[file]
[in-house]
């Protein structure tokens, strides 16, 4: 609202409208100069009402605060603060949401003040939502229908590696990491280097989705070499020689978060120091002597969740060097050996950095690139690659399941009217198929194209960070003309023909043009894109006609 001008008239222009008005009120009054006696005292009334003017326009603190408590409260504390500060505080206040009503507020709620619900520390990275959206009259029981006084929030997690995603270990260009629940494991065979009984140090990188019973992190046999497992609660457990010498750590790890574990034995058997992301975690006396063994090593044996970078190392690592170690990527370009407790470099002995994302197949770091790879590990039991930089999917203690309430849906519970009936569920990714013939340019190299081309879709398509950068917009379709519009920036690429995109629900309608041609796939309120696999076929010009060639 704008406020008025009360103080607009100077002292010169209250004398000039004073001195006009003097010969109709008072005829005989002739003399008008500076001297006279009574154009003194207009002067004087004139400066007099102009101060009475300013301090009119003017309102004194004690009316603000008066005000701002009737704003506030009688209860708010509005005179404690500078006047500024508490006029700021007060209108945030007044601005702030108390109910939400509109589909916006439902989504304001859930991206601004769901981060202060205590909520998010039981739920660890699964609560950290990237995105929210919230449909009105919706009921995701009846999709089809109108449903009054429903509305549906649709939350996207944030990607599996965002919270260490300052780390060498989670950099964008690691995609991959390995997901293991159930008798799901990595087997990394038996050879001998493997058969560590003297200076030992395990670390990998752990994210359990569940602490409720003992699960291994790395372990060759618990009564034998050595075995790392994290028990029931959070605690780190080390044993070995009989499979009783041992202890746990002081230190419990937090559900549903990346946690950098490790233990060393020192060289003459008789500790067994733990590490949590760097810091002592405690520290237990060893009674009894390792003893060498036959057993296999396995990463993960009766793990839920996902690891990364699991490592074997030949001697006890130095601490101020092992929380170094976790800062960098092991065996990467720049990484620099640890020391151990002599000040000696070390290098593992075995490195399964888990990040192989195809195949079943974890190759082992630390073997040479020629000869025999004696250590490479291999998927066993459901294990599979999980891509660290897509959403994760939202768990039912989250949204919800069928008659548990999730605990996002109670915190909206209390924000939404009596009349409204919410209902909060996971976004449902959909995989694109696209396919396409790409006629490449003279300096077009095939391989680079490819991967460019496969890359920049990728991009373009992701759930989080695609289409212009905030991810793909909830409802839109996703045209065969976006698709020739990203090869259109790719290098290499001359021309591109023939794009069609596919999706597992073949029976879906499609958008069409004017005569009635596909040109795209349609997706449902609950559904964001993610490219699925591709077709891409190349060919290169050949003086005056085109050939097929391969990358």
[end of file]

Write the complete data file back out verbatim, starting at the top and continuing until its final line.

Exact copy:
[in-house]
């Protein structure tokens, strides 16, 4: 609202409208100069009402605060603060949401003040939502229908590696990491280097989705070499020689978060120091002597969740060097050996950095690139690659399941009217198929194209960070003309023909043009894109006609 001008008239222009008005009120009054006696005292009334003017326009603190408590409260504390500060505080206040009503507020709620619900520390990275959206009259029981006084929030997690995603270990260009629940494991065979009984140090990188019973992190046999497992609660457990010498750590790890574990034995058997992301975690006396063994090593044996970078190392690592170690990527370009407790470099002995994302197949770091790879590990039991930089999917203690309430849906519970009936569920990714013939340019190299081309879709398509950068917009379709519009920036690429995109629900309608041609796939309120696999076929010009060639 704008406020008025009360103080607009100077002292010169209250004398000039004073001195006009003097010969109709008072005829005989002739003399008008500076001297006279009574154009003194207009002067004087004139400066007099102009101060009475300013301090009119003017309102004194004690009316603000008066005000701002009737704003506030009688209860708010509005005179404690500078006047500024508490006029700021007060209108945030007044601005702030108390109910939400509109589909916006439902989504304001859930991206601004769901981060202060205590909520998010039981739920660890699964609560950290990237995105929210919230449909009105919706009921995701009846999709089809109108449903009054429903509305549906649709939350996207944030990607599996965002919270260490300052780390060498989670950099964008690691995609991959390995997901293991159930008798799901990595087997990394038996050879001998493997058969560590003297200076030992395990670390990998752990994210359990569940602490409720003992699960291994790395372990060759618990009564034998050595075995790392994290028990029931959070605690780190080390044993070995009989499979009783041992202890746990002081230190419990937090559900549903990346946690950098490790233990060393020192060289003459008789500790067994733990590490949590760097810091002592405690520290237990060893009674009894390792003893060498036959057993296999396995990463993960009766793990839920996902690891990364699991490592074997030949001697006890130095601490101020092992929380170094976790800062960098092991065996990467720049990484620099640890020391151990002599000040000696070390290098593992075995490195399964888990990040192989195809195949079943974890190759082992630390073997040479020629000869025999004696250590490479291999998927066993459901294990599979999980891509660290897509959403994760939202768990039912989250949204919800069928008659548990999730605990996002109670915190909206209390924000939404009596009349409204919410209902909060996971976004449902959909995989694109696209396919396409790409006629490449003279300096077009095939391989680079490819991967460019496969890359920049990728991009373009992701759930989080695609289409212009905030991810793909909830409802839109996703045209065969976006698709020739990203090869259109790719290098290499001359021309591109023939794009069609596919999706597992073949029976879906499609958008069409004017005569009635596909040109795209349609997706449902609950559904964001993610490219699925591709077709891409190349060919290169050949003086005056085109050939097929391969990358």